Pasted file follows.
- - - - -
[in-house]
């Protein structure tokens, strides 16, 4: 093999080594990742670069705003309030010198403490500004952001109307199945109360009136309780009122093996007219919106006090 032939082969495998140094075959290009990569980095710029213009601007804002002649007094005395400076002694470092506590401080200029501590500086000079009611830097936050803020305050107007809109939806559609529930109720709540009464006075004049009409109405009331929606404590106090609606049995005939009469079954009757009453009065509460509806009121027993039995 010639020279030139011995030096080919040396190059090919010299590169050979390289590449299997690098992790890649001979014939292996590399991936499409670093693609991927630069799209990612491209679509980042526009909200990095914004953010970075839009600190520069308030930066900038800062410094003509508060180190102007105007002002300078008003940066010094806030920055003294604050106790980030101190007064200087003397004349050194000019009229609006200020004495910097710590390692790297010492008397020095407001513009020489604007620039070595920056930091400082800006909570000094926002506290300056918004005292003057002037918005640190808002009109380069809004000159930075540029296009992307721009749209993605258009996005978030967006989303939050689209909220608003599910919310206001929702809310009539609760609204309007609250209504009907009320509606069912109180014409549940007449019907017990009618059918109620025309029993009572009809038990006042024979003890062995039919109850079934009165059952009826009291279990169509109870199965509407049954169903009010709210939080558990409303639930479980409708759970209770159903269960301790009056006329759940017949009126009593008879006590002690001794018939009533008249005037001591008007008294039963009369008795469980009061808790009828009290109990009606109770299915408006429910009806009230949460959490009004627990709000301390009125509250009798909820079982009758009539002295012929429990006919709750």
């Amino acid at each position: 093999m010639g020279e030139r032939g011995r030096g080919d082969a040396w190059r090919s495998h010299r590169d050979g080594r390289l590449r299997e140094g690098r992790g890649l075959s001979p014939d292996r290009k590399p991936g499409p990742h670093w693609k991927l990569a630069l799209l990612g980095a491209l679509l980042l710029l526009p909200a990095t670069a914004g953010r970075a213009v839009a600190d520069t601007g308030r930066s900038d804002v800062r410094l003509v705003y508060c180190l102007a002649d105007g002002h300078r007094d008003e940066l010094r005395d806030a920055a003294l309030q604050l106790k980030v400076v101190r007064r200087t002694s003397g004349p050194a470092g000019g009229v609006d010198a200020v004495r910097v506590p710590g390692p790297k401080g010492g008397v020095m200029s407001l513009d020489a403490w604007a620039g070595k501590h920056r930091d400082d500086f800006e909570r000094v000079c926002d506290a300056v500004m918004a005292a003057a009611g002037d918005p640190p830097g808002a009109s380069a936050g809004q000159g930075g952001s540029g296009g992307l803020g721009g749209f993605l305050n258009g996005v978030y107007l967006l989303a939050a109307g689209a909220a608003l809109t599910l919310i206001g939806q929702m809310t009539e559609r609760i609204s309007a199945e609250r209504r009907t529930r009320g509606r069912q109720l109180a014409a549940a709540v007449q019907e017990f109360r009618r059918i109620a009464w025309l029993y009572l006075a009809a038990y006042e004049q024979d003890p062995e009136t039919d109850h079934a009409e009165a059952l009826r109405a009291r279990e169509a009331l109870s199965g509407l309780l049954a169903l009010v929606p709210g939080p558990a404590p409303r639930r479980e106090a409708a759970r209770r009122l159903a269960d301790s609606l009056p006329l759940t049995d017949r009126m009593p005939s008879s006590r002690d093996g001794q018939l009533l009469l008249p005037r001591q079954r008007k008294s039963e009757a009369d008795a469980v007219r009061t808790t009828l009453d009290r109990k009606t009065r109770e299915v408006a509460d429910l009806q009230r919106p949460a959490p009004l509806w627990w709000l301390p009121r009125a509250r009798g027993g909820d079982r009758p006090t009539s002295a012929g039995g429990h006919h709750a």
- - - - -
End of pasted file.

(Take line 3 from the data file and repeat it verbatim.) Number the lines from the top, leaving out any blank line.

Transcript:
């Amino acid at each position: 093999m010639g020279e030139r032939g011995r030096g080919d082969a040396w190059r090919s495998h010299r590169d050979g080594r390289l590449r299997e140094g690098r992790g890649l075959s001979p014939d292996r290009k590399p991936g499409p990742h670093w693609k991927l990569a630069l799209l990612g980095a491209l679509l980042l710029l526009p909200a990095t670069a914004g953010r970075a213009v839009a600190d520069t601007g308030r930066s900038d804002v800062r410094l003509v705003y508060c180190l102007a002649d105007g002002h300078r007094d008003e940066l010094r005395d806030a920055a003294l309030q604050l106790k980030v400076v101190r007064r200087t002694s003397g004349p050194a470092g000019g009229v609006d010198a200020v004495r910097v506590p710590g390692p790297k401080g010492g008397v020095m200029s407001l513009d020489a403490w604007a620039g070595k501590h920056r930091d400082d500086f800006e909570r000094v000079c926002d506290a300056v500004m918004a005292a003057a009611g002037d918005p640190p830097g808002a009109s380069a936050g809004q000159g930075g952001s540029g296009g992307l803020g721009g749209f993605l305050n258009g996005v978030y107007l967006l989303a939050a109307g689209a909220a608003l809109t599910l919310i206001g939806q929702m809310t009539e559609r609760i609204s309007a199945e609250r209504r009907t529930r009320g509606r069912q109720l109180a014409a549940a709540v007449q019907e017990f109360r009618r059918i109620a009464w025309l029993y009572l006075a009809a038990y006042e004049q024979d003890p062995e009136t039919d109850h079934a009409e009165a059952l009826r109405a009291r279990e169509a009331l109870s199965g509407l309780l049954a169903l009010v929606p709210g939080p558990a404590p409303r639930r479980e106090a409708a759970r209770r009122l159903a269960d301790s609606l009056p006329l759940t049995d017949r009126m009593p005939s008879s006590r002690d093996g001794q018939l009533l009469l008249p005037r001591q079954r008007k008294s039963e009757a009369d008795a469980v007219r009061t808790t009828l009453d009290r109990k009606t009065r109770e299915v408006a509460d429910l009806q009230r919106p949460a959490p009004l509806w627990w709000l301390p009121r009125a509250r009798g027993g909820d079982r009758p006090t009539s002295a012929g039995g429990h006919h709750a």